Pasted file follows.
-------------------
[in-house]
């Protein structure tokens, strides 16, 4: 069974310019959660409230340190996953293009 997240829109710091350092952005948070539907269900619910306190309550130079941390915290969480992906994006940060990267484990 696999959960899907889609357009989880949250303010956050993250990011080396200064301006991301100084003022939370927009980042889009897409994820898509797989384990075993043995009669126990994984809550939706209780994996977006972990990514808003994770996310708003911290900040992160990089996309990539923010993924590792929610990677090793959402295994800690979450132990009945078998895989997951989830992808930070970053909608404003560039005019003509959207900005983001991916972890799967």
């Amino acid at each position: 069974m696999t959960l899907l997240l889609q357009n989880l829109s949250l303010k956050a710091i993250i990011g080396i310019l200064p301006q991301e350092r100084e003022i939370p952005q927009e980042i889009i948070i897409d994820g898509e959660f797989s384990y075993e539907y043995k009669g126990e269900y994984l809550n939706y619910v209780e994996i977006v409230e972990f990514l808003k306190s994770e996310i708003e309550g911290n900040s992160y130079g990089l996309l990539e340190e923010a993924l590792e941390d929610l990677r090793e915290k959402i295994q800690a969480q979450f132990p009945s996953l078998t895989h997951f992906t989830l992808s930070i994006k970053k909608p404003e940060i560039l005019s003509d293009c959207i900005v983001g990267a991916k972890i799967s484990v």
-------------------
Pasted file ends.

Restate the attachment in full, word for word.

[in-house]
């Protein structure tokens, strides 16, 4: 069974310019959660409230340190996953293009 997240829109710091350092952005948070539907269900619910306190309550130079941390915290969480992906994006940060990267484990 696999959960899907889609357009989880949250303010956050993250990011080396200064301006991301100084003022939370927009980042889009897409994820898509797989384990075993043995009669126990994984809550939706209780994996977006972990990514808003994770996310708003911290900040992160990089996309990539923010993924590792929610990677090793959402295994800690979450132990009945078998895989997951989830992808930070970053909608404003560039005019003509959207900005983001991916972890799967």
């Amino acid at each position: 069974m696999t959960l899907l997240l889609q357009n989880l829109s949250l303010k956050a710091i993250i990011g080396i310019l200064p301006q991301e350092r100084e003022i939370p952005q927009e980042i889009i948070i897409d994820g898509e959660f797989s384990y075993e539907y043995k009669g126990e269900y994984l809550n939706y619910v209780e994996i977006v409230e972990f990514l808003k306190s994770e996310i708003e309550g911290n900040s992160y130079g990089l996309l990539e340190e923010a993924l590792e941390d929610l990677r090793e915290k959402i295994q800690a969480q979450f132990p009945s996953l078998t895989h997951f992906t989830l992808s930070i994006k970053k909608p404003e940060i560039l005019s003509d293009c959207i900005v983001g990267a991916k972890i799967s484990v």